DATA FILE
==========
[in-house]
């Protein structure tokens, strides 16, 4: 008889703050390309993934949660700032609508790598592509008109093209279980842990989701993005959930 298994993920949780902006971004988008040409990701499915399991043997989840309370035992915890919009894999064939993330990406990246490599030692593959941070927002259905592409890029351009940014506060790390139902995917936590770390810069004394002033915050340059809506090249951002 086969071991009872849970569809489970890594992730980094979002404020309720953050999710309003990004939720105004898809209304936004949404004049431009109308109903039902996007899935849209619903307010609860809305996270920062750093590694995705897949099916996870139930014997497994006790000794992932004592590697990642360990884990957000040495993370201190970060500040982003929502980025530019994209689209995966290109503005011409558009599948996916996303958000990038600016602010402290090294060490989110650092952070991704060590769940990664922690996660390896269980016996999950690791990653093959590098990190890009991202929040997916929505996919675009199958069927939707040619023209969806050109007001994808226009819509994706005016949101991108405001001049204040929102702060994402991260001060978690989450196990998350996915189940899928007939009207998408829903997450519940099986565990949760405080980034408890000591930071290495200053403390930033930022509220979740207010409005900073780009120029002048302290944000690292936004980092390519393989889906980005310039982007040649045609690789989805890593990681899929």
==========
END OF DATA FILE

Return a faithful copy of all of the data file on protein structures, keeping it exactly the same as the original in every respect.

[in-house]
């Protein structure tokens, strides 16, 4: 008889703050390309993934949660700032609508790598592509008109093209279980842990989701993005959930 298994993920949780902006971004988008040409990701499915399991043997989840309370035992915890919009894999064939993330990406990246490599030692593959941070927002259905592409890029351009940014506060790390139902995917936590770390810069004394002033915050340059809506090249951002 086969071991009872849970569809489970890594992730980094979002404020309720953050999710309003990004939720105004898809209304936004949404004049431009109308109903039902996007899935849209619903307010609860809305996270920062750093590694995705897949099916996870139930014997497994006790000794992932004592590697990642360990884990957000040495993370201190970060500040982003929502980025530019994209689209995966290109503005011409558009599948996916996303958000990038600016602010402290090294060490989110650092952070991704060590769940990664922690996660390896269980016996999950690791990653093959590098990190890009991202929040997916929505996919675009199958069927939707040619023209969806050109007001994808226009819509994706005016949101991108405001001049204040929102702060994402991260001060978690989450196990998350996915189940899928007939009207998408829903997450519940099986565990949760405080980034408890000591930071290495200053403390930033930022509220979740207010409005900073780009120029002048302290944000690292936004980092390519393989889906980005310039982007040649045609690789989805890593990681899929």